jackielamp
jackielamp
4 years 10 months ago

Lifefyre definitely helps the comments become more of an ongoing conversation that just a one-and-done sort of thing.

Question: do you think building community is the same for personal reasons vs. building one for a brand? I agree with what you said about “stroking egos,” but how does a brand do that without coming off as sort of cheesy? (because it’s not as subtle when a brand strokes someone’s ego)

nikkimartinpr
nikkimartinpr
4 years 10 months ago

Amazing what happens when you stroke egos RT @carrieatthill Online community building & the secret sauce http://t.co/LxAgauH @ginidietrich

jackielamp
jackielamp
4 years 10 months ago

Lifefyre definitely helps the comments become more of an ongoing conversation instead of just a hit-and-run commenting sort of thing.

My questions: do you think building community works the same for a person vs. building one for a brand? I agree with what you said about “stroking egos,” but how does a brand do that without coming off as sort of cheesy? (because to me it’s not as subtle when a brand strokes someone’s ego)

ginidietrich
ginidietrich
4 years 10 months ago

@captain_diver HAHAHA! Smarty pants! The fact that you’re reading the blog is a call-to-action.

And thank you…I’m happy to hear (er read?) you’re getting inspiration.

DannyBrown
4 years 10 months ago

@ginidietrich@captain_diver Doesn’t that call-to-action come from *outside* the blog, though? So, technically, C_D is correct. 😉

fitzternet
4 years 10 months ago

@jackielamp Good point. For a brand to do that effectively, they should probably have a face behind their ego boosting… Or at least a name.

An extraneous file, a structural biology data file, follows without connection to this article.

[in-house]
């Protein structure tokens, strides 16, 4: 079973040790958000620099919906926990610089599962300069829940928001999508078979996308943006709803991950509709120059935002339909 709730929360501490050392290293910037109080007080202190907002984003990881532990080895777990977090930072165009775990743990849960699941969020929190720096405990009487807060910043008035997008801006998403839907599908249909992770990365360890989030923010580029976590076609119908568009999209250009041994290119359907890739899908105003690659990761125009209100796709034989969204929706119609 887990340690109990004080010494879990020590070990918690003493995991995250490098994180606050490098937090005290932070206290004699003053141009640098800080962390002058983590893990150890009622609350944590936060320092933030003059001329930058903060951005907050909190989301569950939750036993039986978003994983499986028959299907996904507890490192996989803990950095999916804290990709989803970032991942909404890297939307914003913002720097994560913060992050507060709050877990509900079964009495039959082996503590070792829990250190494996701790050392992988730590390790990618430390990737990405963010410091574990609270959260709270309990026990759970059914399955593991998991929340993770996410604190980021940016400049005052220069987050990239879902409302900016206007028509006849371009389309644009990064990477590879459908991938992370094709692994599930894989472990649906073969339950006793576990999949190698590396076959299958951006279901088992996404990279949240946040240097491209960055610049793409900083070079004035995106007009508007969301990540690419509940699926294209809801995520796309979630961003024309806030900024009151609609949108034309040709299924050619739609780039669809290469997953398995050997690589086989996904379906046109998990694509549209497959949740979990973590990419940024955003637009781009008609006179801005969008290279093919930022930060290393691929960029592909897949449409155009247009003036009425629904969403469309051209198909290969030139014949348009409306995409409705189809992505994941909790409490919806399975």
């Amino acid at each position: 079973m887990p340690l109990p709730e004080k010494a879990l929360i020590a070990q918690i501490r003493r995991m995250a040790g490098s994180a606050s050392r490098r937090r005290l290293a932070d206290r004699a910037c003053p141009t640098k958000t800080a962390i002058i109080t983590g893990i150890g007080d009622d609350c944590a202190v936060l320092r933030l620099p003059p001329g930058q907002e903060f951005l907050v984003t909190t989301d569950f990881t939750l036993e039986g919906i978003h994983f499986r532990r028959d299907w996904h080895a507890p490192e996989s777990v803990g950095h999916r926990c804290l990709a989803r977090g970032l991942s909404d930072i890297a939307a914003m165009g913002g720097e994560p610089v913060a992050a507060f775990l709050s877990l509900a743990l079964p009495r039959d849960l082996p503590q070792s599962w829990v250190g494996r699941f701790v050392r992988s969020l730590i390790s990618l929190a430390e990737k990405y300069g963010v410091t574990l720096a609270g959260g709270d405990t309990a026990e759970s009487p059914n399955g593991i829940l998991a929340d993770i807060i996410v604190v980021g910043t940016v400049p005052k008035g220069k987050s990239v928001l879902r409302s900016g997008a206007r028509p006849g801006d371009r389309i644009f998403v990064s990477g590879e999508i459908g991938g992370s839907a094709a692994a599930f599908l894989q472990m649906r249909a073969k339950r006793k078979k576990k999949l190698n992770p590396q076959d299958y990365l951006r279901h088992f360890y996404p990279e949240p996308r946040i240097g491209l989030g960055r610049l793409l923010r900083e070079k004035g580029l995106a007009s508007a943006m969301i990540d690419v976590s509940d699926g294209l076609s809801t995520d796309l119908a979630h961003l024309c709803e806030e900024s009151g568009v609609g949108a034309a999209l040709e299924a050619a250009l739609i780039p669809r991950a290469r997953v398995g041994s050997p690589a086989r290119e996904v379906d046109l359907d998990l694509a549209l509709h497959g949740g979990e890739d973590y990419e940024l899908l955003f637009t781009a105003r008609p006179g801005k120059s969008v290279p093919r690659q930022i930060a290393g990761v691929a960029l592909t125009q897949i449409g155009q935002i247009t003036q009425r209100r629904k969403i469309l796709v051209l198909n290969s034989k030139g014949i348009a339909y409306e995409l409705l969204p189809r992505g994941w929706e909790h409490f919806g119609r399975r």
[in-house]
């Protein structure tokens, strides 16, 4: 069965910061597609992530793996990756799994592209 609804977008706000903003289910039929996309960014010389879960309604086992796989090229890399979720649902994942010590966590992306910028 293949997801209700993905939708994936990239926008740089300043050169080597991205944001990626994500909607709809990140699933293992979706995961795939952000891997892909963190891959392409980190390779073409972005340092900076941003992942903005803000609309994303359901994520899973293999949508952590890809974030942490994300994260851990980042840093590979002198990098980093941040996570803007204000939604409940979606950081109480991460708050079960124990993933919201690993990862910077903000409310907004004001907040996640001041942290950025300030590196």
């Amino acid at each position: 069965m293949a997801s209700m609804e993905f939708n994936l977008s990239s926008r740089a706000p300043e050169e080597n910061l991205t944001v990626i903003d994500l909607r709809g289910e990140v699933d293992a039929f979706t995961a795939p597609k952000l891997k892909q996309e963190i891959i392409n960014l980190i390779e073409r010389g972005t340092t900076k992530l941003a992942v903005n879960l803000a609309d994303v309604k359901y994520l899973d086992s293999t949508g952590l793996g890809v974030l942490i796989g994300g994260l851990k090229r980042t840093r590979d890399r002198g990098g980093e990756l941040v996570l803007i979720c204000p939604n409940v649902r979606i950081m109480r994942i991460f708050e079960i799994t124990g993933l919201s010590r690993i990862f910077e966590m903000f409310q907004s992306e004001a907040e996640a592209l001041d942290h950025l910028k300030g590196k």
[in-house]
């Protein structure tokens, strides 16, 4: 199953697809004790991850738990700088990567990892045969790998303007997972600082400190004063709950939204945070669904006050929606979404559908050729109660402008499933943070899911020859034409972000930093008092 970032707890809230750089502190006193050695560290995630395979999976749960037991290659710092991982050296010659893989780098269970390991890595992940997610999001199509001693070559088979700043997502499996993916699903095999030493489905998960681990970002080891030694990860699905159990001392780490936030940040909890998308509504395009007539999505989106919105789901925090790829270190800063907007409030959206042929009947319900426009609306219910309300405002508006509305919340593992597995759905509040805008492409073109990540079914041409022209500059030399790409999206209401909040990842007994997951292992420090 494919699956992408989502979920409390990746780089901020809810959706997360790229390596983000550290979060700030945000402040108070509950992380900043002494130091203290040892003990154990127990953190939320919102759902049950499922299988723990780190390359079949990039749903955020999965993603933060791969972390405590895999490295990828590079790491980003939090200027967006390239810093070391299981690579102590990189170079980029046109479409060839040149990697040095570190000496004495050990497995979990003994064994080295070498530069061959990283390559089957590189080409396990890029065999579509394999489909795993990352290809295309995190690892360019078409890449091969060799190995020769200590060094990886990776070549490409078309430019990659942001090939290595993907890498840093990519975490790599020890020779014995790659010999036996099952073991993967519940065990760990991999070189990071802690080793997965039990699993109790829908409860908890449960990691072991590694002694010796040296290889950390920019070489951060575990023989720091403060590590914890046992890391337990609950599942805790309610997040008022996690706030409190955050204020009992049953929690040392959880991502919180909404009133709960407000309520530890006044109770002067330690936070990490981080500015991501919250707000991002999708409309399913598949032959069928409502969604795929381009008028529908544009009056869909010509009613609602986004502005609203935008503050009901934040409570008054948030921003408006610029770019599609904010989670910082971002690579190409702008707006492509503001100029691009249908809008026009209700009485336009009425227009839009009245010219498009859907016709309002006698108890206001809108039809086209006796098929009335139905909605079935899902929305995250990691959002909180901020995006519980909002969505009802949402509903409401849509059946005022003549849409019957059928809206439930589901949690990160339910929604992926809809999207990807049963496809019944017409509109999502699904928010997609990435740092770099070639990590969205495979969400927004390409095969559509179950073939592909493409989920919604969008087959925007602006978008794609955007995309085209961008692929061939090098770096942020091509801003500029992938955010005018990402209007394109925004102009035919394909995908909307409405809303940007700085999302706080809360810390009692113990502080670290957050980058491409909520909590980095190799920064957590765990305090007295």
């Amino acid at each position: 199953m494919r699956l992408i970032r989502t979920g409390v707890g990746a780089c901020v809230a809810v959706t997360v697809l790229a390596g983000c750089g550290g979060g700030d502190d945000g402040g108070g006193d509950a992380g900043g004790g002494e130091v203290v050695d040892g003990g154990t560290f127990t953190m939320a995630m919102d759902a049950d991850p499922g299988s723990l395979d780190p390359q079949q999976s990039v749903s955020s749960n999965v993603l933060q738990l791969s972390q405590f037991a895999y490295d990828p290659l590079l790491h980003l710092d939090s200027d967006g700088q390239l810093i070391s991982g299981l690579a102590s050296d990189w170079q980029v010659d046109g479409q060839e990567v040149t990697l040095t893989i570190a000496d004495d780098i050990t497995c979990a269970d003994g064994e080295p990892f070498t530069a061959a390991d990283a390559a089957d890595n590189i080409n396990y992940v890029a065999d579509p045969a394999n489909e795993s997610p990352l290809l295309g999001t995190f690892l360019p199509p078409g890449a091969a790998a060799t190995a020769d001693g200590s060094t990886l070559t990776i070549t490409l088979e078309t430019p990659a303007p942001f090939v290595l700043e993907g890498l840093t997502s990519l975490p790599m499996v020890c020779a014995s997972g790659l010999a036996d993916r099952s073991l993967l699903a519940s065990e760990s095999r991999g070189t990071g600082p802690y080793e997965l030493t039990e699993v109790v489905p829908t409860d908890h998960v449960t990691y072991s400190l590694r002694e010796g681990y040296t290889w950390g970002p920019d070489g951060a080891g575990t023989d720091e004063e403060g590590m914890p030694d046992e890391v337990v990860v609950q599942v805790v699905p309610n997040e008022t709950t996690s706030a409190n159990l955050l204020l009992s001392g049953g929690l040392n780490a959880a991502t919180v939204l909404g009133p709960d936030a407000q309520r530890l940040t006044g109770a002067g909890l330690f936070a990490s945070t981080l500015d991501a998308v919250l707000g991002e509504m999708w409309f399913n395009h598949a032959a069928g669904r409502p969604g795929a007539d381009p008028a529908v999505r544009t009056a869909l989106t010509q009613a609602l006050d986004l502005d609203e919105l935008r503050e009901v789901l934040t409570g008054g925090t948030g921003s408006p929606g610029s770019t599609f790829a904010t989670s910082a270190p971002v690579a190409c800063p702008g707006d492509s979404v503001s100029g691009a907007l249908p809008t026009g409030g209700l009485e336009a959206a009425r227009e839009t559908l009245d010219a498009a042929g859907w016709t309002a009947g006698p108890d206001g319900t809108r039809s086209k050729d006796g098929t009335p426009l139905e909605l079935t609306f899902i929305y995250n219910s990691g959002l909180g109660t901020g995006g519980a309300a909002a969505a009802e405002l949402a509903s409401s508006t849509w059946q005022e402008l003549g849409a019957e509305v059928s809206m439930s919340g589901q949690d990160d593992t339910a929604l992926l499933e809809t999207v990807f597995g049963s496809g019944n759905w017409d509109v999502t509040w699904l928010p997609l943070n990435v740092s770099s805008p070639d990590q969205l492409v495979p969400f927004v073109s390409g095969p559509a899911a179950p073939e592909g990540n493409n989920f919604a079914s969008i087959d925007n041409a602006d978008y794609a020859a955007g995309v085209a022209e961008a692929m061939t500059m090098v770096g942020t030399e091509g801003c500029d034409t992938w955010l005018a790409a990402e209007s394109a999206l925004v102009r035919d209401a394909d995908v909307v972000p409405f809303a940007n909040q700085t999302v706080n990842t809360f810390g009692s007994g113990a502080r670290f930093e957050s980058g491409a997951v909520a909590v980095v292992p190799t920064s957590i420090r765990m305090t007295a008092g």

Of course, that may be perceived as risky and risky is bad. Or so I’ve heard.

DannyBrown
4 years 10 months ago

@AlinaKelly Shhh, don’t let @ginidietrich hear you complimenting me in the same sentence as her, you’ll be banned for at least 7 weeks!

fitzternet
4 years 10 months ago

@captain_diver I was JUST about to make the same wiseass comment.

DannyBrown
4 years 10 months ago

I think the reverse can be true. If you question people’s egos, and deliver the question with solid facts and research as to why their ego is out of check, that can have the same effect as stroking an ego.

Additionally, people are becoming wary of the posts that list X Amount of Bloggers to Follow, or Y Amount of Twitter Users to Know. Blogs with lists like that especially are often seen as nothing but linkbait.

While the opposite may be true, and there’s genuine praise within, it can often be seen as the opposite, and put people off.

MARLdblE
MARLdblE
4 years 10 months ago
Hey Gini, This is really interesting. I think you have a solid point and agree with your perspective – developing an engaged community is all about giving first. That said, I do think blogging to build community vs. blogging to build your business can sometimes present conflicts. For example, when you “stroke the ego of others” for comment it’s likely that you are engaging your peers not your clients. That is great, but it takes time away from revenue generating activities. I think it goes back to your additional points which is to have goals. Why are you blogging? If… Read more »